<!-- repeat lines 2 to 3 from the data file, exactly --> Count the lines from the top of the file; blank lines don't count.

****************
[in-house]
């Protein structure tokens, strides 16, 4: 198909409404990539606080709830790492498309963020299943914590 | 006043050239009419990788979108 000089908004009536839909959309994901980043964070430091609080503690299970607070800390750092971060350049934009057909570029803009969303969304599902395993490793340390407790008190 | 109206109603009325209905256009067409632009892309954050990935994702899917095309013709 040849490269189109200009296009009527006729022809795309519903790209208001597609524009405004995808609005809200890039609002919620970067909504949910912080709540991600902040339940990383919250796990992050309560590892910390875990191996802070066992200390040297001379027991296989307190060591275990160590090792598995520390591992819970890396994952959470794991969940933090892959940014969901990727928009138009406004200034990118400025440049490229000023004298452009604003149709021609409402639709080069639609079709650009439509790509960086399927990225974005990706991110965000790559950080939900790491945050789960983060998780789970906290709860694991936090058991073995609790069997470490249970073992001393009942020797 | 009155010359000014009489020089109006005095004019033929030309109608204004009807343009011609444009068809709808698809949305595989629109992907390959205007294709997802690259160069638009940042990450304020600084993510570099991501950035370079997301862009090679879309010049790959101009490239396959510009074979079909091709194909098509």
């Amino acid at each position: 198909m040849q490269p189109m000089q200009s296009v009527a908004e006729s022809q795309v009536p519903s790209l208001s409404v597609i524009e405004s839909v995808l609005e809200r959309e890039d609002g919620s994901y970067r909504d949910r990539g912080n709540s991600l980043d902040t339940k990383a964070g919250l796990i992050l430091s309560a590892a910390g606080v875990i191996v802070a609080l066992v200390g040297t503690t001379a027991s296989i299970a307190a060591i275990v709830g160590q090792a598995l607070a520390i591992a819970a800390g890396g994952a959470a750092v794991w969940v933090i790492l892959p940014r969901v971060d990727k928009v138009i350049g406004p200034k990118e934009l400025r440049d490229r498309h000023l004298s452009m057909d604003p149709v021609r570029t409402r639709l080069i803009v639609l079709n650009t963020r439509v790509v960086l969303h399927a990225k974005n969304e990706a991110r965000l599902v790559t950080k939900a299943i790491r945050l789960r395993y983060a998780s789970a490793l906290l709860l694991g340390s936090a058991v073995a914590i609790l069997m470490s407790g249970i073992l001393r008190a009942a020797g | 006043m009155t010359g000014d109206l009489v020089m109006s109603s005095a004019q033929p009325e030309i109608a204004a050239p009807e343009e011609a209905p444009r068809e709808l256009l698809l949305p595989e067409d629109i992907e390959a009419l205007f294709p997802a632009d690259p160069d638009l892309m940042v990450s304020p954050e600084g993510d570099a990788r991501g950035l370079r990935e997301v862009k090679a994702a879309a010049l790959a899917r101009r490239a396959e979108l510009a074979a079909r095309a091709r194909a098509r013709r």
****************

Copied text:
């Protein structure tokens, strides 16, 4: 198909409404990539606080709830790492498309963020299943914590 | 006043050239009419990788979108 000089908004009536839909959309994901980043964070430091609080503690299970607070800390750092971060350049934009057909570029803009969303969304599902395993490793340390407790008190 | 109206109603009325209905256009067409632009892309954050990935994702899917095309013709 040849490269189109200009296009009527006729022809795309519903790209208001597609524009405004995808609005809200890039609002919620970067909504949910912080709540991600902040339940990383919250796990992050309560590892910390875990191996802070066992200390040297001379027991296989307190060591275990160590090792598995520390591992819970890396994952959470794991969940933090892959940014969901990727928009138009406004200034990118400025440049490229000023004298452009604003149709021609409402639709080069639609079709650009439509790509960086399927990225974005990706991110965000790559950080939900790491945050789960983060998780789970906290709860694991936090058991073995609790069997470490249970073992001393009942020797 | 009155010359000014009489020089109006005095004019033929030309109608204004009807343009011609444009068809709808698809949305595989629109992907390959205007294709997802690259160069638009940042990450304020600084993510570099991501950035370079997301862009090679879309010049790959101009490239396959510009074979079909091709194909098509």
């Amino acid at each position: 198909m040849q490269p189109m000089q200009s296009v009527a908004e006729s022809q795309v009536p519903s790209l208001s409404v597609i524009e405004s839909v995808l609005e809200r959309e890039d609002g919620s994901y970067r909504d949910r990539g912080n709540s991600l980043d902040t339940k990383a964070g919250l796990i992050l430091s309560a590892a910390g606080v875990i191996v802070a609080l066992v200390g040297t503690t001379a027991s296989i299970a307190a060591i275990v709830g160590q090792a598995l607070a520390i591992a819970a800390g890396g994952a959470a750092v794991w969940v933090i790492l892959p940014r969901v971060d990727k928009v138009i350049g406004p200034k990118e934009l400025r440049d490229r498309h000023l004298s452009m057909d604003p149709v021609r570029t409402r639709l080069i803009v639609l079709n650009t963020r439509v790509v960086l969303h399927a990225k974005n969304e990706a991110r965000l599902v790559t950080k939900a299943i790491r945050l789960r395993y983060a998780s789970a490793l906290l709860l694991g340390s936090a058991v073995a914590i609790l069997m470490s407790g249970i073992l001393r008190a009942a020797g | 006043m009155t010359g000014d109206l009489v020089m109006s109603s005095a004019q033929p009325e030309i109608a204004a050239p009807e343009e011609a209905p444009r068809e709808l256009l698809l949305p595989e067409d629109i992907e390959a009419l205007f294709p997802a632009d690259p160069d638009l892309m940042v990450s304020p954050e600084g993510d570099a990788r991501g950035l370079r990935e997301v862009k090679a994702a879309a010049l790959a899917r101009r490239a396959e979108l510009a074979a079909r095309a091709r194909a098509r013709r």